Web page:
Judge Robert Graeme (Rob) Ronayne, 1955 - 2020
District Court Judge Rob Ronayne will be remembered as a fair and empathetic man who tirelessly served the legal profession for over 40 years.
Judge Ronayne died suddenly at his Auckland home on 7 January. He was 64 years old.
In paying tribute to him, Chief District Court Judge Heemi Taumaunu said Judge Ronayne had given outstanding and excellent service to the law and to the New Zealand public.
“Judge Ronayne was a senior trial judge at the Auckland District Court which had been his home court since his appointment to the bench,” Chief Judge Taumaunu says.
Judge Ronayne was appointed to the District Court in 2013. He was sworn in at Tauranga on 22 March 2013.
He joined the bench after 34 years’ legal practice, primarily as a litigator. He studied law at the University of Canterbury and was admitted to the bar in 1978. He practised briefly in Auckland and then for nearly 20 years in Rotorua.
Auckland’s Crown Solicitor Brian Dickey knew Judge Ronayne when he was a junior prosecutor in Rotorua many years ago and found him inspiring.
“At that time, Judge Ronayne was a senior lawyer and law firm partner involved in civil litigation and criminal work. He was always concerned and interested in the development of younger lawyers. I talked to him regularly,” he says.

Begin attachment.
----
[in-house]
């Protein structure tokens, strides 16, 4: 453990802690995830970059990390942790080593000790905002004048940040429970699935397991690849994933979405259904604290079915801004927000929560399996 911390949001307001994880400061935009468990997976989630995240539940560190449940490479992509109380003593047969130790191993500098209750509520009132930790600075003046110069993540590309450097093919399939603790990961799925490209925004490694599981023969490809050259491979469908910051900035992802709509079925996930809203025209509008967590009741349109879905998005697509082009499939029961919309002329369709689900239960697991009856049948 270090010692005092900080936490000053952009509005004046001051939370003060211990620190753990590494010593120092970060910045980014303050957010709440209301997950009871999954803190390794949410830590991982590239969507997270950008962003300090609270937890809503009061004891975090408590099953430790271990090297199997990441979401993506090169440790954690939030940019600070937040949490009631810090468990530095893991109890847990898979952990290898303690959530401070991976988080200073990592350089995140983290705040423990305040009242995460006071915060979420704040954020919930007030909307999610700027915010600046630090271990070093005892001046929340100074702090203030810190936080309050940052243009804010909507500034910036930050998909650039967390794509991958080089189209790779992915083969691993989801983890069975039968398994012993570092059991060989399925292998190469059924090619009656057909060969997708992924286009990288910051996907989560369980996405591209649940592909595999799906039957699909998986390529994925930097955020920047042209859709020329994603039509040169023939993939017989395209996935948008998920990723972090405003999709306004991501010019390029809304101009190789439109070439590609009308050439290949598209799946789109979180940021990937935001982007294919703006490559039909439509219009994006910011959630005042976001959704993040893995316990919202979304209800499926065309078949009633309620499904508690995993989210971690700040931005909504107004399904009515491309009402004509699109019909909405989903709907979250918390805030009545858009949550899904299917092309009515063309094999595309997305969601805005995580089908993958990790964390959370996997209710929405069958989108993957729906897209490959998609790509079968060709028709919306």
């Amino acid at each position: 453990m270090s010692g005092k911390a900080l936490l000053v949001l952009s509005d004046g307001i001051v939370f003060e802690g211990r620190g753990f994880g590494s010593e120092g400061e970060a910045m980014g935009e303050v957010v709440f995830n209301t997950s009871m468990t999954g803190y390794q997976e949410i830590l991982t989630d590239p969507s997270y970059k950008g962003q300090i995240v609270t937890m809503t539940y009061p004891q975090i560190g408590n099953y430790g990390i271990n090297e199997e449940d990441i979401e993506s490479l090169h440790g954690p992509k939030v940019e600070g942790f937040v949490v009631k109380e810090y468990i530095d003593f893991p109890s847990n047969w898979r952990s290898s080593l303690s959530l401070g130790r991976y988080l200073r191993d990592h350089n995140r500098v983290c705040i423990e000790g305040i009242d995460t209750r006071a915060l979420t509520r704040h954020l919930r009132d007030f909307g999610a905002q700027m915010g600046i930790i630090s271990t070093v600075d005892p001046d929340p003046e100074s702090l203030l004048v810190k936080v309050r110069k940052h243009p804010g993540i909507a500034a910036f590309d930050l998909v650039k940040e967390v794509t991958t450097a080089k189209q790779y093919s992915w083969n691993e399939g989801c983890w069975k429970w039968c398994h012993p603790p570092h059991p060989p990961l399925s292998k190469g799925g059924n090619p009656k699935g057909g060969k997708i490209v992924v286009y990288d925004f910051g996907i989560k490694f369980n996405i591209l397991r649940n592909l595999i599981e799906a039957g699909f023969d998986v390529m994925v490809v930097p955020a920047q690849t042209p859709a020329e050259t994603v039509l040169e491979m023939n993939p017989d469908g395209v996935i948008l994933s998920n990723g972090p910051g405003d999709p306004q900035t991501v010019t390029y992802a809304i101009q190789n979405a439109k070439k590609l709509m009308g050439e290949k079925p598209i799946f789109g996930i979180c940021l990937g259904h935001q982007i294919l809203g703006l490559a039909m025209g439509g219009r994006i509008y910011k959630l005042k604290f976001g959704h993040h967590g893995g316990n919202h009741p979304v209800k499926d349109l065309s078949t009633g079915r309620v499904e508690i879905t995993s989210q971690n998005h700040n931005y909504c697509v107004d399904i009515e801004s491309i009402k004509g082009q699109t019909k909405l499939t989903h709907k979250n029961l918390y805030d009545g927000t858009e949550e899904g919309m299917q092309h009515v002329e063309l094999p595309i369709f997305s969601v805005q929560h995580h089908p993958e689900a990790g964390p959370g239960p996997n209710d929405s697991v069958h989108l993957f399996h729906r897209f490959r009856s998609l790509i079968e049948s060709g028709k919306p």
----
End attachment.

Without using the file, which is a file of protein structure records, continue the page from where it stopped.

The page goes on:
Casting back over 20 years, to 1998, Judge Ronayne had become a partner and crown prosecutor at Tauranga’s office of the Crown Solicitor, Ronayne Hollister-Jones Lellman and back in those days, he also regularly taught litigation skills to lawyers.
In recent years, Brian Dickey says he appeared before Judge Ronayne as a prosecutor in a number of trial cases.
“He was particularly good to our junior lawyers in that on completion of a trial he would offer to provide feedback and development pointers. He offered this advice to the defence team lawyers as well,” he says.
Judge Ronayne had also been involved in work on the judge-led sexual violence pilot that was running in the Auckland District Court. That pilot which began in 2016 was also held in Whangārei. It was extended indefinitely last year.
“One of his focuses was on ensuring vulnerable witnesses had the right support and understood the processes in court. He had a deep sense of empathy for victims,” Brian Dickey says.
Mr Dickey says he and Judge Ronayne would catch up for coffee from time to time, a meeting he always looked forward to.
“He was a great guy, a hard worker and he will be a huge loss to the bench and the law profession,” he says.
“Judge Ronayne was held in extremely high regard and his judicial colleagues will remember fondly his flair, wit and tireless dedication to serving the administration of justice. My sincere condolences and those of Judge Ronayne’s judicial colleagues are extended to his family and friends at this difficult time,” Judge Heemi Taumaunu says.
Judge Rob Ronayne’s funeral was held on 14 January in Auckland. He has two adult children.
Last updated on the 14th January 2020